The tour has assumed that after such a somber morning people would want to relax.  Their idea of relaxation is taking us to the Russian Market.  But it is a good place to encounter life again.  This market became the foreigner’s market during the 1980’s when most of the foreigners in Cambodia were Russians, hence the name ‘Russian Market.’  The market (aside from not having one Russian item in it) is a busy one and pretty much anything can be found.  I, the non shopper, once again manage to find something that I absolutely need and must buy.      

And, of course, shopping makes you thirsty.

Hello guy… cheap drink here… (They don’t want female business?)

And builds up an appetite, so we return to the bus

and go to a restaurant whose name  translated means Sweet Cucumber.   We have a pretty good meal.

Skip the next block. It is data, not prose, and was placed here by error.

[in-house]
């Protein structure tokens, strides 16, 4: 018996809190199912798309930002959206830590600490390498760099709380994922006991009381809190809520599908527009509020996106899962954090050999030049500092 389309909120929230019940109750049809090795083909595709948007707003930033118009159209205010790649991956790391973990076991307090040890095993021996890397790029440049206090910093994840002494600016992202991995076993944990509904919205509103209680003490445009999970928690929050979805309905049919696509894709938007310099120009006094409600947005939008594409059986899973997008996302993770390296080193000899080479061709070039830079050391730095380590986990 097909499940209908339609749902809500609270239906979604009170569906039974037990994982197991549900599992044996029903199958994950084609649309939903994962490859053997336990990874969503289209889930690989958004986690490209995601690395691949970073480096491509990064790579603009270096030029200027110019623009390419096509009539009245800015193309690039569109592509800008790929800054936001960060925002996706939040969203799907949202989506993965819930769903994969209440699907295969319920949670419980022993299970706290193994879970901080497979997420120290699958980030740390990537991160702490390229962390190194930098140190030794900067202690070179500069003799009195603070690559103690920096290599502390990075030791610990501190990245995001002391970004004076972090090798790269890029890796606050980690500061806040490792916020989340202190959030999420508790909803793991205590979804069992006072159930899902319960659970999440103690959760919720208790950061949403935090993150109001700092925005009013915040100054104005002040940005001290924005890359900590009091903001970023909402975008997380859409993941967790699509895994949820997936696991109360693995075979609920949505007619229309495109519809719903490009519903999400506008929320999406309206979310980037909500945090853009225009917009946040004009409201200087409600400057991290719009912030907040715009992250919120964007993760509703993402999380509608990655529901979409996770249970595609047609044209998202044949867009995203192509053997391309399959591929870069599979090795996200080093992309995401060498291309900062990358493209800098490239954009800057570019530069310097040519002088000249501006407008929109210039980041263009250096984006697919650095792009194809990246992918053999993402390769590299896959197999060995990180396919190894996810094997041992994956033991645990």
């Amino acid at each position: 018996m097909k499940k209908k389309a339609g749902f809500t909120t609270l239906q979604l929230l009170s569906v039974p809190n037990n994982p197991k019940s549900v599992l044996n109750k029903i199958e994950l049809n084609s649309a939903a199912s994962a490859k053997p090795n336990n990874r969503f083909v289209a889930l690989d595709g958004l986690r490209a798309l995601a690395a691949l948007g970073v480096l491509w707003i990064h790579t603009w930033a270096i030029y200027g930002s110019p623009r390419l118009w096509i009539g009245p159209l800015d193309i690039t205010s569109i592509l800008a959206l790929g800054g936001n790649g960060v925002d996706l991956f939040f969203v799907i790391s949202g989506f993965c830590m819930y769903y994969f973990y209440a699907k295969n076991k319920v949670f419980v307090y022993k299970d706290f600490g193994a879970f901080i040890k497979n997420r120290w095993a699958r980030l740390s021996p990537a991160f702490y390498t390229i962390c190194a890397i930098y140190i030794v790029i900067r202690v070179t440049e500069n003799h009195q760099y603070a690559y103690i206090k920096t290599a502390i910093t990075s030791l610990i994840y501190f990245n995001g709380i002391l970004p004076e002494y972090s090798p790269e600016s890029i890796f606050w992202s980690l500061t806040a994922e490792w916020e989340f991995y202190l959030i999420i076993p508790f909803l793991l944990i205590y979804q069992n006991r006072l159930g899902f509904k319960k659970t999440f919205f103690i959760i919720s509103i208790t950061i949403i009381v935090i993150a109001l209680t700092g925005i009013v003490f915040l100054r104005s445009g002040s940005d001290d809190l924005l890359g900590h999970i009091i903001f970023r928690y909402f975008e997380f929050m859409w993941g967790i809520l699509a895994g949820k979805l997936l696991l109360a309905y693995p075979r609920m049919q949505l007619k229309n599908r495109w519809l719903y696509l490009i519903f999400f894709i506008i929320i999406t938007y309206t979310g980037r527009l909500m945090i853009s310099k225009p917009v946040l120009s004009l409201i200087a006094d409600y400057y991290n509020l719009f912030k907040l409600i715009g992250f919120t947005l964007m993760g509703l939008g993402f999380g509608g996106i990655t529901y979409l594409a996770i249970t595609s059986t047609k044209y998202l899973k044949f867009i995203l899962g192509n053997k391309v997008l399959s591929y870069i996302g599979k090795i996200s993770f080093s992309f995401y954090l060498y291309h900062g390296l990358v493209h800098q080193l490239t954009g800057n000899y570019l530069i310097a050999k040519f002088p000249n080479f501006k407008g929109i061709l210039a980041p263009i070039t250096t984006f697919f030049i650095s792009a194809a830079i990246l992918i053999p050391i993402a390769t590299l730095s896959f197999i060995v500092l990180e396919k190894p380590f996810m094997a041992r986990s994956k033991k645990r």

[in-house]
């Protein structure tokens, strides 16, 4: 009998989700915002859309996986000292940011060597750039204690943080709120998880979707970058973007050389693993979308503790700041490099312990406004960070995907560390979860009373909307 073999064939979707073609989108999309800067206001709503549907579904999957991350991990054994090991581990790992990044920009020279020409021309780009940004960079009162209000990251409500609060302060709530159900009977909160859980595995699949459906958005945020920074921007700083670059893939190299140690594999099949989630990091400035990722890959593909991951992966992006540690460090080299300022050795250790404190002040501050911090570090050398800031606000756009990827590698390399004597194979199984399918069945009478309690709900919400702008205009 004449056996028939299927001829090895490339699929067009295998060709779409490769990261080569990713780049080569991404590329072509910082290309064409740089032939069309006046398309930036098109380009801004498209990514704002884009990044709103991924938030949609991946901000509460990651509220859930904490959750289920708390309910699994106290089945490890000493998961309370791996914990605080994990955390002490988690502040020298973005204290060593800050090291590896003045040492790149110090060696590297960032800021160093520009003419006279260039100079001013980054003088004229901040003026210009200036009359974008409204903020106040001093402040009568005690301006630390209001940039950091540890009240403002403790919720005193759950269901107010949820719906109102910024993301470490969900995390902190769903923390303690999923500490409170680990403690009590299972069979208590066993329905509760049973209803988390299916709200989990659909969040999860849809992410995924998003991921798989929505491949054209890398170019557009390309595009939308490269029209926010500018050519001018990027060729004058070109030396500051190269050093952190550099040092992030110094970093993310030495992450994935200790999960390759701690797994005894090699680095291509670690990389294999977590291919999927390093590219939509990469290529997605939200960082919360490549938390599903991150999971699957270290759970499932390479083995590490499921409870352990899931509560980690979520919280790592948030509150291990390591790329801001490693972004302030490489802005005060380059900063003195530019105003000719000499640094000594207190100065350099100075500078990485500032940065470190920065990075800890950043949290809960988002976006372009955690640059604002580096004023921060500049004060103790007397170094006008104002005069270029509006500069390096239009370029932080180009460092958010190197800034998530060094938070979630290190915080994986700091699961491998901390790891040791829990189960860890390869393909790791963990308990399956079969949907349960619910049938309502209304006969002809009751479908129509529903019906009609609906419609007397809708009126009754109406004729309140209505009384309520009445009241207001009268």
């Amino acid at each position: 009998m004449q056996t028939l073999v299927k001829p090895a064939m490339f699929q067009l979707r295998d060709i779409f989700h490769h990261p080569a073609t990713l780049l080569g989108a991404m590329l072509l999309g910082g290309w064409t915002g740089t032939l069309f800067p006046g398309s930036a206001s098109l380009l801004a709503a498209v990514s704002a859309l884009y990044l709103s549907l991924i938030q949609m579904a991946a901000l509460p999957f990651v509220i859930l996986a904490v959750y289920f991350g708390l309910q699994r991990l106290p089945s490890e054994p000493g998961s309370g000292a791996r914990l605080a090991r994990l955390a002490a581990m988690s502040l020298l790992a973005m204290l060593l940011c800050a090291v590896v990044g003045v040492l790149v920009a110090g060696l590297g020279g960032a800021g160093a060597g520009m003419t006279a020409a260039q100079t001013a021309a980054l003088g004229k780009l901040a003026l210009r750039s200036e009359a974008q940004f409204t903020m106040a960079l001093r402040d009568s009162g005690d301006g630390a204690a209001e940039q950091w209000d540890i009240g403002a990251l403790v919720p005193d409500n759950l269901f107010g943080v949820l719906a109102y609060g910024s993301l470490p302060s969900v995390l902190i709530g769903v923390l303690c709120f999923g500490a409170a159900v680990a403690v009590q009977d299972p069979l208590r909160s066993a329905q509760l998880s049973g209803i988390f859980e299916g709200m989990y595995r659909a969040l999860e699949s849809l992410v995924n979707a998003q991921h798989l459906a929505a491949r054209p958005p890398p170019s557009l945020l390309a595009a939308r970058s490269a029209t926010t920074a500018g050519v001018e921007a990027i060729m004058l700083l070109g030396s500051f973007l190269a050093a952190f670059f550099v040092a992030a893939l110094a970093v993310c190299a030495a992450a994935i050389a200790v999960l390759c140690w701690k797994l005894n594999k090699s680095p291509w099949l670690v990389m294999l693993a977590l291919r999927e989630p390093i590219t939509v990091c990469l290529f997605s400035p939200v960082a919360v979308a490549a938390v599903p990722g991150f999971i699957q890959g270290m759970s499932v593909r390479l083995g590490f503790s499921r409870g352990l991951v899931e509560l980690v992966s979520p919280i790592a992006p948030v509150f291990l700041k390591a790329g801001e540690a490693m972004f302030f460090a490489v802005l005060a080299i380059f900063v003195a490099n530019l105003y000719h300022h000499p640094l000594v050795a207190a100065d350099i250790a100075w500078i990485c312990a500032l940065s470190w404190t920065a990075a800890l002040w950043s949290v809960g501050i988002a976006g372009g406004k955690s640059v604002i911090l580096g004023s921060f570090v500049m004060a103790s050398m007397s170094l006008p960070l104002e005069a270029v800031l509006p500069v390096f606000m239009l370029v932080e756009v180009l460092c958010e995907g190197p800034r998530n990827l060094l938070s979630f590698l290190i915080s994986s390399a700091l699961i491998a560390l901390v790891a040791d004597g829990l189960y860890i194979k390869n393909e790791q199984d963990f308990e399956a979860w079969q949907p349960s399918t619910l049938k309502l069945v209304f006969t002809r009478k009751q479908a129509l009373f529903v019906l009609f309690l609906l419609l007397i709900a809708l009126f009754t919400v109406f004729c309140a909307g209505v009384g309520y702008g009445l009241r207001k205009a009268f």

Dessert is taro ice cream, my new favorite. 

At the National Museum of Cambodia we are up close up and personal with history and art.  I buy an offering of flowers –the flowers are as fragant as they come- and I will place it at an altar that moves me. 

The main terracotta building in itself has my attention.  

Ganesh welcomes us.  

And there’s a million shades of green among the leaves in the museum’s garden.   

Which is probably why I decide to present the next photo in black and white as contrast.  

On the way back to the hotel I snap some more photos.    The river flows alongside of us. 

Electrical wires that I do not understand how they are not considered a major fire hazard.  

At the hotel we are left with an evening on our own.  Five of us decide to take advantage that we have a female guide when she announces that she is headed to the salon.  Girls night out!

We walk.  I photograph.  

When we arrive at the local salon, there is only one person there.  She gets on the phone and in matter of minutes helpers arrive one by one on scooter. The salon so reminds me of the ones back in South America.

I have my hair done. Oh, for a full $5!  The girl gives me one of the best massages as she washes my hair.   

The day has ended in the most relaxing of ways.  I sleep like a baby.